a terrific meaning to responsibility, may hold a vitriolic intensity for remorse.
Dorothea's nature was of that kind: her own passionate faults lay along the easily counted open channels of her ardent character; and while she was full of pity for the, visible mistakes of others, she had not yet any material within her experience for subtle constructions and suspicions of hidden wrong. But that simplicity of hers, holding up an ideal for others in her believing conception of them, was one of the great powers of her womanhood. And it had from the first acted strongly on Will Ladislaw. He felt, when he parted from her, that the brief words by which he had tried to convey to her his feeling about herself and the division which her fortune made between them, would only profit by their brevity when Dorothea had to interpret them: he felt that in her mind he had found his highest estimate.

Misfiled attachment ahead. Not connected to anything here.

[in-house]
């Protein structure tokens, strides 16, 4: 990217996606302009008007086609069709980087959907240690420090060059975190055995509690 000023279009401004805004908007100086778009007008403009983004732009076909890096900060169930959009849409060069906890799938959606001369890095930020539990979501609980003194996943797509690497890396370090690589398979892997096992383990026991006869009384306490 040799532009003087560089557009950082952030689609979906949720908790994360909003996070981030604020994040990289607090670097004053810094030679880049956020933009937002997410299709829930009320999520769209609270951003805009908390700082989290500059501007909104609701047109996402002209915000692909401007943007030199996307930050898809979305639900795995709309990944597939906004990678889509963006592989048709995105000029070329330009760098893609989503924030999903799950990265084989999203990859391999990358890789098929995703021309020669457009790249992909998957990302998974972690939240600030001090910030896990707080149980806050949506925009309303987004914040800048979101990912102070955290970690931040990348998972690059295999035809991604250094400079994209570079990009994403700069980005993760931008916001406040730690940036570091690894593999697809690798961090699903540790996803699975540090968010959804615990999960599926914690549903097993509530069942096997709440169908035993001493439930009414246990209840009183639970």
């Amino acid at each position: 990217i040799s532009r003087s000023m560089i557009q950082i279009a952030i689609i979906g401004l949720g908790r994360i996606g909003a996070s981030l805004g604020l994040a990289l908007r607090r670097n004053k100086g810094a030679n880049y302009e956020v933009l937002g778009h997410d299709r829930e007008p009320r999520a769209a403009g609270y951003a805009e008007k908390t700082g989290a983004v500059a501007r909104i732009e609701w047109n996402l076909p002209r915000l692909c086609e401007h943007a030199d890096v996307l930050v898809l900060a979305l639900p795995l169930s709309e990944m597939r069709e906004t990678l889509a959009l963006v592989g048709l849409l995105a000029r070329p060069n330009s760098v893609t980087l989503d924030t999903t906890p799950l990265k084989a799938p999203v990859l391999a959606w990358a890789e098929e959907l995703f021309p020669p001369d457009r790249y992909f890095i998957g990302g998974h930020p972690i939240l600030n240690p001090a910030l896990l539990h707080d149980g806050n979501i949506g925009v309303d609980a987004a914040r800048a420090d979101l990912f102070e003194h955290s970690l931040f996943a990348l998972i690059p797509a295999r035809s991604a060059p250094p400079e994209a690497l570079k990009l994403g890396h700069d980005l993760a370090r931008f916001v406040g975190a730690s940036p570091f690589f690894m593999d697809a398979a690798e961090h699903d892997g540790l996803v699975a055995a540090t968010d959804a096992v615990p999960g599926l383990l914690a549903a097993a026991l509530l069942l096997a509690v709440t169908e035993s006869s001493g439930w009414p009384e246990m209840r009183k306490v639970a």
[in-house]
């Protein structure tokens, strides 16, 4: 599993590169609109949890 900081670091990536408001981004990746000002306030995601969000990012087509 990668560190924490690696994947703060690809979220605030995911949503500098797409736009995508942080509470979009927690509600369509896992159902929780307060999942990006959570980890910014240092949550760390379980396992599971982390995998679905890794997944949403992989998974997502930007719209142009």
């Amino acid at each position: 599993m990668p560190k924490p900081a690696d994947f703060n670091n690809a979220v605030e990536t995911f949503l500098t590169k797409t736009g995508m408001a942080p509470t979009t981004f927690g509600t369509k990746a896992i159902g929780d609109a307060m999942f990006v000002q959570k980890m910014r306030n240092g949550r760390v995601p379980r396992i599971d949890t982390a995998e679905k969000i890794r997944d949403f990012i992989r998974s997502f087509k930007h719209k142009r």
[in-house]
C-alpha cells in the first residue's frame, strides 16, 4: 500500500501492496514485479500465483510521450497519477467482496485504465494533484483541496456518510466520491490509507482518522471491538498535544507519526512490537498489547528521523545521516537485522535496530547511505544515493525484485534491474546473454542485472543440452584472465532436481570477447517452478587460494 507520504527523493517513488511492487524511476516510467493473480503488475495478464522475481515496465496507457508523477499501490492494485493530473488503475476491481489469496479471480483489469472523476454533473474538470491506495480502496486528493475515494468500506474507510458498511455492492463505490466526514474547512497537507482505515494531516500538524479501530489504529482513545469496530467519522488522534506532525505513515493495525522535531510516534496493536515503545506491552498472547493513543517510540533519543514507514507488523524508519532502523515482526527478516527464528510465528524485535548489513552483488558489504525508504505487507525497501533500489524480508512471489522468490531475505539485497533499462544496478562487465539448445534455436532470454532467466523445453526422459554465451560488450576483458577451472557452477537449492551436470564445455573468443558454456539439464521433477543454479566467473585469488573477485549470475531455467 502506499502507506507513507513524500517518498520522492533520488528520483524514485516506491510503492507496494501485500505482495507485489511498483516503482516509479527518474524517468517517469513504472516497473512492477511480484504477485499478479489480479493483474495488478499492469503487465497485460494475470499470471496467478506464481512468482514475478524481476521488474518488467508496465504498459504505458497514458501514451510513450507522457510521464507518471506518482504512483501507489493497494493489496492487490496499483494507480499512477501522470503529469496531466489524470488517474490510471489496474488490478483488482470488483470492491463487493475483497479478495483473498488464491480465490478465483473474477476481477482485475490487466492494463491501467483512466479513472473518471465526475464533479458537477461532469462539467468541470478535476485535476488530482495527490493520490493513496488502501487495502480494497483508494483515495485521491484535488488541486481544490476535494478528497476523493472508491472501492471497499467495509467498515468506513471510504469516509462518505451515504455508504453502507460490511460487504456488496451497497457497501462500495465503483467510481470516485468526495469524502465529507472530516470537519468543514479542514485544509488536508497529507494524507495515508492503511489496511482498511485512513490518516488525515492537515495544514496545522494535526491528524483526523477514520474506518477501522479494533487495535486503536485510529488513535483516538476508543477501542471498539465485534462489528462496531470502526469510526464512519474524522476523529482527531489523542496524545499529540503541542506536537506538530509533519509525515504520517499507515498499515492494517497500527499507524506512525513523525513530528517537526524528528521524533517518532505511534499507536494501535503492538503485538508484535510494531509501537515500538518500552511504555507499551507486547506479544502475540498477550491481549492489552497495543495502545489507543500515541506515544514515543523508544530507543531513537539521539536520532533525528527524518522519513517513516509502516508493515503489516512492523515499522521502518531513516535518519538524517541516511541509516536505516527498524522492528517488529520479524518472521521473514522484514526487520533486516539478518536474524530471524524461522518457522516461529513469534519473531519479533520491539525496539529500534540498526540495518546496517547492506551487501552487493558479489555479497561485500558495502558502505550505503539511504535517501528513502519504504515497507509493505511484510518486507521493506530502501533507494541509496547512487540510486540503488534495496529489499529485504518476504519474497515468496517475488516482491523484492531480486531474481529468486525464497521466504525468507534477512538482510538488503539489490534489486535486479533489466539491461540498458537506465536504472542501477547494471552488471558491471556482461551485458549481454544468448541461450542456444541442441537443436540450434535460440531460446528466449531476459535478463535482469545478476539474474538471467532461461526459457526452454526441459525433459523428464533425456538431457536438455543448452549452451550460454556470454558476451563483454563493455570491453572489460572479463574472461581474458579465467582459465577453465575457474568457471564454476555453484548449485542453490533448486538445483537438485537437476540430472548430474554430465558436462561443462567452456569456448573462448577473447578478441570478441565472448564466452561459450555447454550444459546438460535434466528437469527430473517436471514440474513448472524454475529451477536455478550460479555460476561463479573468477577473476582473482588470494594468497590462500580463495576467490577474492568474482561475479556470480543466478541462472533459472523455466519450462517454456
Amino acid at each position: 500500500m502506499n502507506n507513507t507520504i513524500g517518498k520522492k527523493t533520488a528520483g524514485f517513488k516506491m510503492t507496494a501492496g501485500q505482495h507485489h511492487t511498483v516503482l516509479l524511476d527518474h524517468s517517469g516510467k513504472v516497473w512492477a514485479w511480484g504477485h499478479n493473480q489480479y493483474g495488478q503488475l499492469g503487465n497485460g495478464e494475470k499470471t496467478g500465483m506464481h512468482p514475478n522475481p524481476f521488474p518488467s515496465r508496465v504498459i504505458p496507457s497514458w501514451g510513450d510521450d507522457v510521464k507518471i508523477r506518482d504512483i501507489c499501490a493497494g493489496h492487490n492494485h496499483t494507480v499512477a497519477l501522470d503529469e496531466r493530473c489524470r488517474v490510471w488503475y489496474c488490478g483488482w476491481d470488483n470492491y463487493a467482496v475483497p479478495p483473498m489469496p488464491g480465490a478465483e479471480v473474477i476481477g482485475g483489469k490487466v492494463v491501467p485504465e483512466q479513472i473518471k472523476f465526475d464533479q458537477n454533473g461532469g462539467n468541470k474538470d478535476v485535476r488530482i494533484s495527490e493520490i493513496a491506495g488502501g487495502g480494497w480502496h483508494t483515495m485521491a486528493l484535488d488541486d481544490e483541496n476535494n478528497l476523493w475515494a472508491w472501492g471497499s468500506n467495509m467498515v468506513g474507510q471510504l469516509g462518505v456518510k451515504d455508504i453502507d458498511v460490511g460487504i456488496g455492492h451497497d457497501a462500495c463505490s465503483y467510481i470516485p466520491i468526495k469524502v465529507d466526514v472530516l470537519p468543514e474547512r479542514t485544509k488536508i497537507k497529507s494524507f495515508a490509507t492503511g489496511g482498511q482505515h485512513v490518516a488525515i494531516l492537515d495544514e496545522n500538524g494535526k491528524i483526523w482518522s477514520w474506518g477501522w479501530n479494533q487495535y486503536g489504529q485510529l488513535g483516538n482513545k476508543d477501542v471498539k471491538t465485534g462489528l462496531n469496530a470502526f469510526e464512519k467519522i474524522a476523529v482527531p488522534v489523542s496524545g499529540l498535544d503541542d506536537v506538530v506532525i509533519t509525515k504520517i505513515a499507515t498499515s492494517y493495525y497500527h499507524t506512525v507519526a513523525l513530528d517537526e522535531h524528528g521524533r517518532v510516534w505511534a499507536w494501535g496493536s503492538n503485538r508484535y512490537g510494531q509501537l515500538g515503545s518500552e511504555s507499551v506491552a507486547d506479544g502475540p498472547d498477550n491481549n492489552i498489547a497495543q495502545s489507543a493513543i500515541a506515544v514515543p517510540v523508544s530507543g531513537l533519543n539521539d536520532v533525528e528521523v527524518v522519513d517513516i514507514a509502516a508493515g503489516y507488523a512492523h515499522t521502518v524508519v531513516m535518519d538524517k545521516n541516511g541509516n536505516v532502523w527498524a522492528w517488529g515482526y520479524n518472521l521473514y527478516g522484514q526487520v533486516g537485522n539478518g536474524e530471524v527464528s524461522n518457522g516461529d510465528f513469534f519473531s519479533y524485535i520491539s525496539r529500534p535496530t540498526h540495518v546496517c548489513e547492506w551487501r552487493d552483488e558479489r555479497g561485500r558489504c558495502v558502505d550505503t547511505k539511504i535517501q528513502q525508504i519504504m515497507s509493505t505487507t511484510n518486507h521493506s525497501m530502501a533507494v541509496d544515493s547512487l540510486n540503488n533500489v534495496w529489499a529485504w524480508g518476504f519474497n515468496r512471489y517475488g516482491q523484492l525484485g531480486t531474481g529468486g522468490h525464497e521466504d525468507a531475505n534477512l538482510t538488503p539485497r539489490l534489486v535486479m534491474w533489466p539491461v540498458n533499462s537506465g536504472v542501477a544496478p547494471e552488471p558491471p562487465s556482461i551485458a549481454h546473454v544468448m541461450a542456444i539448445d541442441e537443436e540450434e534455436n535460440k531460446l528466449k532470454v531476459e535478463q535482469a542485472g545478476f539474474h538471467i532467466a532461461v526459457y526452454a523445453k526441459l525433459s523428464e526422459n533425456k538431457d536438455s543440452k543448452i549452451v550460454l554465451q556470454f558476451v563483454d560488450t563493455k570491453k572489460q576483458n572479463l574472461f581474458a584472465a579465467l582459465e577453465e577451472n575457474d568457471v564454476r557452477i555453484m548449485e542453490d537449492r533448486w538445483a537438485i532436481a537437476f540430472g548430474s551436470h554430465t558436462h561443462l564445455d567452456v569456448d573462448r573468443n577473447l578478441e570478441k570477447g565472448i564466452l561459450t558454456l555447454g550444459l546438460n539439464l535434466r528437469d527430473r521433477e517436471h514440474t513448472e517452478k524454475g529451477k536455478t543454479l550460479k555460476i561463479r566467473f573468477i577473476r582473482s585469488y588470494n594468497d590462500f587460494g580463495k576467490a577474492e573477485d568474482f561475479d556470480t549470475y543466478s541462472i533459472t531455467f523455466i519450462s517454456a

And he was right there. In the months since their parting Dorothea had felt a delicious though sad repose in their relation to each other, as one which was inwardly whole and without blemish. She had an active force of antagonism within her, when the antagonism turned on the defence either of plans or persons that she believed in; and the